A year after Wenzhou, top speeds go back up
Top speeds on the mainland's high-speed rail network, cut in the wake of a fatal crash a year ago, are set to be increased by 20km/h - a move that has divided academics.
The crash on July 23 in Wenzhou, Zhejiang, which killed 40 people and injured 172 others, forced the government to lower the top speed of high-speed trains from 350km/h to 300km/h.
Professor Wang Mengshu, a key drafter of the blueprint for developing high-speed railways, said the Ministry of Railways had told its subsidiaries to prepare for increased speed limits.
'High speed lines operating at 300km/h at the moment will speed up to 320km/h, and the same increase will be applied on lines operating at 200km/h,' said Wang, who works at Beijing Jiaotong University.
The move could reduce travelling times between Beijing and Shanghai by about half an hour. Trial runs have already started on some lines.
Wang said the proposal was being evaluated by experts and that if the results of test runs were satisfactory, the new speed limit would be implemented across the mainland.
He said one reason for the move was that the Wenzhou accident last year had nothing to do with the speed at which trains travel. However, a more important reason, he said, was that a relatively small increase would once again make the mainland's high-speed trains the world's fastest.
'We don't want to go back to 350km/h for now,' Wang said. 'Running at that high a speed would put a huge stress on our rail lines and trains, accelerating their ageing and raising the cost of maintenance. But 320km/h, according to our calculations, is affordable and economical. It will also restore our position as No1.'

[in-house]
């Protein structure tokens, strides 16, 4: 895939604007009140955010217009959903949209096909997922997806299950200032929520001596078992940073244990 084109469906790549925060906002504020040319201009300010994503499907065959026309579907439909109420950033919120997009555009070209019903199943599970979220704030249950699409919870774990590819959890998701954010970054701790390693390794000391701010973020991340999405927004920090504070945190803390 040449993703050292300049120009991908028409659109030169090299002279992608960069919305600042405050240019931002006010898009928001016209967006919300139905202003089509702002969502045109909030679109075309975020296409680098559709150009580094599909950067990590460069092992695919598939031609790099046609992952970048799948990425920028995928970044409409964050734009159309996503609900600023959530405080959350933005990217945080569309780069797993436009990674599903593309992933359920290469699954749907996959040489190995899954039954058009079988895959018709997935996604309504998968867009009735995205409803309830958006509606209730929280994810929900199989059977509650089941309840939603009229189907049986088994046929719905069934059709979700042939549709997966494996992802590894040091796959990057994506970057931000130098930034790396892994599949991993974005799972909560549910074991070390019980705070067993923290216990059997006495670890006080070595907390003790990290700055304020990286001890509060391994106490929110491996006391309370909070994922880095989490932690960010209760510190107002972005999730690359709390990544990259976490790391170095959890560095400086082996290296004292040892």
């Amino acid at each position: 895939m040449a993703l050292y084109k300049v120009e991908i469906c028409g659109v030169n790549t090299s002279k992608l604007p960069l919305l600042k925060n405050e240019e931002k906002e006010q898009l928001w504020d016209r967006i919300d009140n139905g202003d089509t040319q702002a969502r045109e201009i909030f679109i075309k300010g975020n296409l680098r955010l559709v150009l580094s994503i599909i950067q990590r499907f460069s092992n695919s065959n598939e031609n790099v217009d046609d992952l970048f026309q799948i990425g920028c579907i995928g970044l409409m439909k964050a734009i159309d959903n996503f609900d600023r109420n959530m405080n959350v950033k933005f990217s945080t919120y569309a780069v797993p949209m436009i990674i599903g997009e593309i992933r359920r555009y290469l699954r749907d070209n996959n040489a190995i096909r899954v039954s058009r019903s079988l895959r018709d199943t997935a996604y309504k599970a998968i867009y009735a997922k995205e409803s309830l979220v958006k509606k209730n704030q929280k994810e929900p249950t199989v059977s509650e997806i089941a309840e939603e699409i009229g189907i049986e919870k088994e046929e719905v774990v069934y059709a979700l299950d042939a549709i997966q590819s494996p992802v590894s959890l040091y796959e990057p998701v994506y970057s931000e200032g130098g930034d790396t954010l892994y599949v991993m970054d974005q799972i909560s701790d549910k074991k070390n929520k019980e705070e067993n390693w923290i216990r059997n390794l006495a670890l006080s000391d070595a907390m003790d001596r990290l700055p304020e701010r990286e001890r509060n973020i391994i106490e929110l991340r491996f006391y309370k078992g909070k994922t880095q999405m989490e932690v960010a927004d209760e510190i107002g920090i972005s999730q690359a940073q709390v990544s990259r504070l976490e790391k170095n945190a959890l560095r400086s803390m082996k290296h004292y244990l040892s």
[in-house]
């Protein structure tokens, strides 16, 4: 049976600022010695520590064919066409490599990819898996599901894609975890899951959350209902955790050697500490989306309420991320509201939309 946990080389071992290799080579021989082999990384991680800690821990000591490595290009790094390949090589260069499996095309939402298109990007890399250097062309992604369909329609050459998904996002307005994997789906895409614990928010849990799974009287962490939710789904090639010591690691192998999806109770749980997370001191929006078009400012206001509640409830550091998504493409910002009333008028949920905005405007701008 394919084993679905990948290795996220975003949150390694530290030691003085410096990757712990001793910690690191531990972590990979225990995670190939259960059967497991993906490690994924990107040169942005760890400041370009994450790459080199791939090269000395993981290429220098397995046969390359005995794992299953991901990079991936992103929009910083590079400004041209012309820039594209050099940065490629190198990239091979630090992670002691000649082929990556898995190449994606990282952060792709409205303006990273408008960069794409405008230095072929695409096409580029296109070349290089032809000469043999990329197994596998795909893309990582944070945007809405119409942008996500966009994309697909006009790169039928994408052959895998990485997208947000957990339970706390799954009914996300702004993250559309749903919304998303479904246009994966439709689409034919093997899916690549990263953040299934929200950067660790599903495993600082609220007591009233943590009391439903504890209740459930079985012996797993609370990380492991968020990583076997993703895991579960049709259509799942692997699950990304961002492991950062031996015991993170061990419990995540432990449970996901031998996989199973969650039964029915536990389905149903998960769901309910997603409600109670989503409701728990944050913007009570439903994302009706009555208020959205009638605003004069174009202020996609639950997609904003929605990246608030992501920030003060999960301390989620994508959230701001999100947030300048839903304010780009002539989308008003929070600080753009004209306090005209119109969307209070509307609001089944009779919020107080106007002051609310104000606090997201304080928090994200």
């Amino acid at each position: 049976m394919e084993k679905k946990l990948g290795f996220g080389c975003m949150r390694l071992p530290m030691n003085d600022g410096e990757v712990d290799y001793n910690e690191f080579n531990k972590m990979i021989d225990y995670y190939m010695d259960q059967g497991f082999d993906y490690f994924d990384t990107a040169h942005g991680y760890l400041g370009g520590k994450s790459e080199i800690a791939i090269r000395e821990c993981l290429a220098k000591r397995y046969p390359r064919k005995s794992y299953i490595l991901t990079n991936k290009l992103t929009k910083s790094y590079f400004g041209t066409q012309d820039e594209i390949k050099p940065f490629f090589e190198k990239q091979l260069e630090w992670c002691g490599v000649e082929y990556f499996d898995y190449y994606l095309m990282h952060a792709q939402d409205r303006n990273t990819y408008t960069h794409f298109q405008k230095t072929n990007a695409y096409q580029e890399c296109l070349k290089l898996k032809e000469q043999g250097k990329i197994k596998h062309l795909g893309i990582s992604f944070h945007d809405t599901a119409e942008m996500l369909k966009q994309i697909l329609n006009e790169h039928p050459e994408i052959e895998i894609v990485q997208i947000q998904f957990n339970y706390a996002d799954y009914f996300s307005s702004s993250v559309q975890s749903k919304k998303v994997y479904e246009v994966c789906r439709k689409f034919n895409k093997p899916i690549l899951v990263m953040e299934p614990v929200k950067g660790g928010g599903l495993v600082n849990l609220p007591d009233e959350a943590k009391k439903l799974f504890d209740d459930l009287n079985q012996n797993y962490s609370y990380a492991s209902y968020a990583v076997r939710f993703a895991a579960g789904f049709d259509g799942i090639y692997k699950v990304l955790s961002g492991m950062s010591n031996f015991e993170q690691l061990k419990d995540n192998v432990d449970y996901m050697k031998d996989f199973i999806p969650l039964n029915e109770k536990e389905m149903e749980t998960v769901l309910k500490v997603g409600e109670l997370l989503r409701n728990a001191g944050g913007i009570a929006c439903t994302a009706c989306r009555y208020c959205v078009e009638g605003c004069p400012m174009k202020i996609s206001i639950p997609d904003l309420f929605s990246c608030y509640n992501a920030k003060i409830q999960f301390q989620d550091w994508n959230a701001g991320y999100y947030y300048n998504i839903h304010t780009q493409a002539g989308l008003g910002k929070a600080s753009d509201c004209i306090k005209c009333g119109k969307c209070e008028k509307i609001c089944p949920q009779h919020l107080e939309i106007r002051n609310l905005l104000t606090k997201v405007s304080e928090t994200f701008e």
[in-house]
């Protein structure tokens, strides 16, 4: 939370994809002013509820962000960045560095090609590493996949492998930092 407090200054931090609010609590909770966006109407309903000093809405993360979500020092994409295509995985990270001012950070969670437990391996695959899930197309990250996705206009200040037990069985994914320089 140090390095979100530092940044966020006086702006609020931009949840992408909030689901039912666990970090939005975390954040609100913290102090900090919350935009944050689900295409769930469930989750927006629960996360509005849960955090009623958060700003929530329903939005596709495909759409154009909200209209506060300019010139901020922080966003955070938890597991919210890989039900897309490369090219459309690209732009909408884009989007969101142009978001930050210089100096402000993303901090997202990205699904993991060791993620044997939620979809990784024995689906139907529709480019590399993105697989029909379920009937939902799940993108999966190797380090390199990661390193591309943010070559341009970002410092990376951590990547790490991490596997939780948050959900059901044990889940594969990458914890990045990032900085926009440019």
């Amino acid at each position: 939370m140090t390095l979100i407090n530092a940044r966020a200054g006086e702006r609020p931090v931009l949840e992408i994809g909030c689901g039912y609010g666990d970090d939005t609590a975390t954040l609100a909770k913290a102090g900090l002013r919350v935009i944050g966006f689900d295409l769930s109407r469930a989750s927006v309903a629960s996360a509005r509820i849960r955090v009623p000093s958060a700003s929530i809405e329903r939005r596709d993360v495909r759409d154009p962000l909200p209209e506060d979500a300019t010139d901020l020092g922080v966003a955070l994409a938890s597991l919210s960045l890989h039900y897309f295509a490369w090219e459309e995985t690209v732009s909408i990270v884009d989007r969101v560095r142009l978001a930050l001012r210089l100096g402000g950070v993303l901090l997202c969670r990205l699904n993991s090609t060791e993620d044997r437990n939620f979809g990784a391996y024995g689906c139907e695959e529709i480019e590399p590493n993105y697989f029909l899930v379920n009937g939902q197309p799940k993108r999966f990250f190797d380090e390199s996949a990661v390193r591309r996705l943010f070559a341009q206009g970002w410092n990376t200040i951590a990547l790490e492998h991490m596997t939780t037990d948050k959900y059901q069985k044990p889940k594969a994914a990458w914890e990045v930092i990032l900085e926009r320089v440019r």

Critics say the mainland has not learned the lessons of the crash.
Professor Zhao Jian , an economist also at Beijing Jiaotong University, said that though the Wenzhou accident was caused by a series of weather, technical and human mishaps, it had revealed the root cause of all the problems in the mainland's high-speed programme was speed itself.
'The biggest problem of China's high-speed rail programme is the irrational pursuit of high speed,' he said.
From the construction of rail lines to the manufacturing of bullet trains, the integration of control software bought from different countries, the evaluation of the safety of signalling equipment, the setting of operating speeds and the training of drivers and traffic controllers, the authorities had been rushing to accomplish in just a few years what developed countries such as Japan and Germany had taken decades to achieve, Zhao said.
'China doesn't need trains running at 350km/h or higher. For passenger service, 200km/h is enough because anything more than that is a waste of energy and too much of a luxury to the low-income population who are in the most desperate need of the service,' he said.
Zhao said some government officials had realised the problem after the accident and had admitted privately that they had made a mistake. The 350km/h standard is longer being stipulated in the construction of some new lines but officials have never admitted that in public.
'It's all about face,' he said.
What happened on the night of the Wenzhou crash remains a mystery, even though, more than five months after the crash, the State Council released a 78-page report by independent investigators.
It said heavy lightning struck the line between the Yongjia and Wenzhou stations, melting a fuse in the Wenzhou station's traffic control system. That meant a computer could no longer judge correctly whether there was a train on the line or not, and it reported there was not, with a green signal showing on traffic controllers' monitors.